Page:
Despite the loss of 160 jobs in a downsizing by local employer Joy Global, Millersburg residents are optimistic the town can survive
The challenges facing the coal-mining supply industry have landed like a boulder in the middle of a central Kentucky town, where the employer of roughly 25 percent of the population has served notice that it is shutting down operations and letting people go.
Joy Global, touted on its website as “a worldwide leader in high-productivity mining solutions,” is closing its Millersburg mining machinery plant. It’s a blow to the town of 792, but one which local officials and business people say they are prepared to weather.
According to town historical records, Millersburg was founded in 1798 by Pennsylvanian John Miller. He and his brothers settled along land claims bordering Hinkston Creek and made their homes, farms and businesses there. Over the course of several centuries, Millersburg has survived the rise and fall of various businesses, including mills, distilleries and factories. The town was once an important stop along both the Lexington-Maysville Highway and the Central Railroad Line. As businesses came and went, so did some of the townsfolk, but the heart and soul of Millersburg remained in the people who chose to stay.
In the mid-1950s, Stamler Corp., a company that manufactured and supplied underground mining equipment to coal companies, began as a two-man operation. It grew and was eventually purchased by Oldenburg and then later, in 2006, was purchased again by Joy Global, which continued manufacturing mining equipment.
But on March 1, Joy Global representatives called a meeting with employees that would again change Millersburg. In the meeting, employees were notified that out of the company’s 197 current local employees, only 37 would keep their jobs there. The other 160 positions would be phased out by October of this year. The 37 remaining positions will include engineering, sales and marketing professionals, with the bulk of the manufacturing positions moving to Joy Global facilities in Longview, Texas.
“We always go up and down in the market cycles, and we have employees that come and go. We try to stay flexible in that, but this one is down so far that we just can’t see the bottom,” said Mark Finlay, vice president of marketing for Joy Global. “Nobody likes to see these downsizes at all. How we treat our people is quite critical. It’s an unfortunate decision, and we’ve had to make it, and now we have to move through it in an orderly manner. It’s not one of our proudest hours that we have to go through this.”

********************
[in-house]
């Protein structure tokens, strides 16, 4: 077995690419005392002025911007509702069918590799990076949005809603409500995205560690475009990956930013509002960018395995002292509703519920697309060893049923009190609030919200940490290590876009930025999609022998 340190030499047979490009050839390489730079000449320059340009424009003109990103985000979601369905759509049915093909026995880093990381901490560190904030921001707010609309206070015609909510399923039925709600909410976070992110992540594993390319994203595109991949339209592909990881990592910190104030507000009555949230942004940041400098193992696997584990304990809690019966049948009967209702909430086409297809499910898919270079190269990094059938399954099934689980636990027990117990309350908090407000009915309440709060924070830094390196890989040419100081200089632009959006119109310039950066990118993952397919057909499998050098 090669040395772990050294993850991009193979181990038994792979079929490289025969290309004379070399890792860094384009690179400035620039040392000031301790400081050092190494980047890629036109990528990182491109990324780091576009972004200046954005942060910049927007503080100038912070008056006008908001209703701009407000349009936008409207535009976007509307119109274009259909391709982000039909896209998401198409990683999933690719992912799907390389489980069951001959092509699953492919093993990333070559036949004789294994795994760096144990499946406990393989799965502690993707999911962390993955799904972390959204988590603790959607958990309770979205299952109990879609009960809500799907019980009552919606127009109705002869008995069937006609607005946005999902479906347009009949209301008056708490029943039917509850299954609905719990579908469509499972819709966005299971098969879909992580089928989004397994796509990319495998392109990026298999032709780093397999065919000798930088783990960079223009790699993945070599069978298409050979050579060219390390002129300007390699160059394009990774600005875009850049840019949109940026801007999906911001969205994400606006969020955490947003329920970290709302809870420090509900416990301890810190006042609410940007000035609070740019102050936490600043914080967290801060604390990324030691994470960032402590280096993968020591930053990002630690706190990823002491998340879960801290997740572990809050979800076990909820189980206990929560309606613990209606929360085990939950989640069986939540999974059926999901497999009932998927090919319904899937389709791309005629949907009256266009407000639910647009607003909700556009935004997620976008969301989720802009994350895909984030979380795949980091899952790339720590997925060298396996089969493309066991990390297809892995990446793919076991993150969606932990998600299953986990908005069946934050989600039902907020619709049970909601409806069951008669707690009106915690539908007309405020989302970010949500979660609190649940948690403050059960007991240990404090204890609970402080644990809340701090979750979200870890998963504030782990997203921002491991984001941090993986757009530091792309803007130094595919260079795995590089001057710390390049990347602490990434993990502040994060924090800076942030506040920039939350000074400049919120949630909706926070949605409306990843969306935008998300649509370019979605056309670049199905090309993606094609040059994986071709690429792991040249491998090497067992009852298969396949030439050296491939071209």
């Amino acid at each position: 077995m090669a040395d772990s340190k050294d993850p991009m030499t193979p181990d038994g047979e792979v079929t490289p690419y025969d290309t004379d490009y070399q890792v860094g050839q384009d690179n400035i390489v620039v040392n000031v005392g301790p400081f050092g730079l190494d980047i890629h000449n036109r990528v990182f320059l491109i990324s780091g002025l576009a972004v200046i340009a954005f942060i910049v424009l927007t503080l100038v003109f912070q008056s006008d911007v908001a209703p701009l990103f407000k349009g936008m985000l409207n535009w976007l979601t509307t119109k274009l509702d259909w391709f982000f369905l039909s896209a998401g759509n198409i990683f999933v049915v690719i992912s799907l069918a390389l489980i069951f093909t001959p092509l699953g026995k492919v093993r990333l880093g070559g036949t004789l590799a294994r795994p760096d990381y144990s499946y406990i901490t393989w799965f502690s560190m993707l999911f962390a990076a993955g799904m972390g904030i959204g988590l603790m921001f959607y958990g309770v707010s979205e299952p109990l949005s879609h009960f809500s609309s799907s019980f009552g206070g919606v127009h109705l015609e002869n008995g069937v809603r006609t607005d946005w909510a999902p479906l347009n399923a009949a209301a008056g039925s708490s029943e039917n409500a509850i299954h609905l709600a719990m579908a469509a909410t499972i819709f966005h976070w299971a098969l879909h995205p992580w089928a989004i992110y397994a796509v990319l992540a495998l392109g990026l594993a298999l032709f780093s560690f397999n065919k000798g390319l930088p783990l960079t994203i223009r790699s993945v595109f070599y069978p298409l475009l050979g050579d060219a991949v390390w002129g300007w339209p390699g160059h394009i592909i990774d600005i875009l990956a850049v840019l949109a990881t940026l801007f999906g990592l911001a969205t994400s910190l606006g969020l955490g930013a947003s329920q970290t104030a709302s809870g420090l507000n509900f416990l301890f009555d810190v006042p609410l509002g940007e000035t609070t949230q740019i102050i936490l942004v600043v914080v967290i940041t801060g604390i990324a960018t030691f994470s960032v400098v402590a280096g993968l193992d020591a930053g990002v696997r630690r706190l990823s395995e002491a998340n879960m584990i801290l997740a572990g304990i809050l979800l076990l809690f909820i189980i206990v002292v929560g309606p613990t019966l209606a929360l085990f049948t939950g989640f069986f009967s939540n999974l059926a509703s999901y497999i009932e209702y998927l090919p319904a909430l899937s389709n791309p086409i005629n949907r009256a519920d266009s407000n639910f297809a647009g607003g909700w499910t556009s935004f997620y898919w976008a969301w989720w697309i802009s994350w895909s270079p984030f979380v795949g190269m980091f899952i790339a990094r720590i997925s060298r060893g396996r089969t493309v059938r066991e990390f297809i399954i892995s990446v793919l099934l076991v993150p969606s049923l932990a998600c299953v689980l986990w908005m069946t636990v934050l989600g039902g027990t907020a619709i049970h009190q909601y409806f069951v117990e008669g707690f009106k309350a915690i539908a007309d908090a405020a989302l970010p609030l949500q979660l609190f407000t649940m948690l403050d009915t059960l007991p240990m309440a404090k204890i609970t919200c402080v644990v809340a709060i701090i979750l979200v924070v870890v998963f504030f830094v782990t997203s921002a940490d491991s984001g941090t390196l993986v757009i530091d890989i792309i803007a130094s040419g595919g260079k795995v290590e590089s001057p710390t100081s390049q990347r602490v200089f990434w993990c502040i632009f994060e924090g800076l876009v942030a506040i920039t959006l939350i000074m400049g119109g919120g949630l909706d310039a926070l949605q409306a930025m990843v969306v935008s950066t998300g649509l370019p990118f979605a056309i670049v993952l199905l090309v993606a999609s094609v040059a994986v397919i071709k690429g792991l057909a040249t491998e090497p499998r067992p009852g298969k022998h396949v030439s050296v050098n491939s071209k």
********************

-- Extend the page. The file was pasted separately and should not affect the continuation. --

Finlay said the closure stems from a variety of factors, including governmental regulation, the closure of coal mines and an abundance of natural gas.
While the manufacturing side of the plant is closing, Finlay said that Joy Global is doing its best to continue to help employees through this transition. The company is not yet ready to announce any specifics with regard to retention or severance packages, but Finlay said that they are working with agencies such as the Bluegrass Area Development District and local city government officials to try to determine how to make the transition as smooth as possible. The phase-out begins with a “warn” period, where employees and local government officials are notified of the change, and will end with the complete shutdown of manufacturing in Millersburg.
“This is going to happen over a period of time. We want to continue to maintain our customers through this transition, and we are trying to help our employees as much as we can,” Finlay stated. “There is a proper transition plan that has to be put in with each of the departments to allow them to manage the strategy of warning down Millersburg, and what we are doing to try to offer some counseling for our employees for skills opportunity management.”
And the employees are not the only ones who will be affected by the void. The entire town faces challenges and massive changes.
Jon Ott, who is going on his third year as Millersburg’s mayor, said the change will be significant, but he forecasts the town itself will survive.
“We are looking at maybe a loss in payroll tax of about $100,000. That is generally about half of our budget,” Ott said. “It’s just like when someone loses their job, you learn how to cut costs. Everything is on the table to find out where to cut funds. I mean, you either have to raise taxes or cut funds, or you do a little bit of both.”
Ott said that he, alongside city council members and other Bourbon County officials, will hold several budget meetings to determine the next best course of action.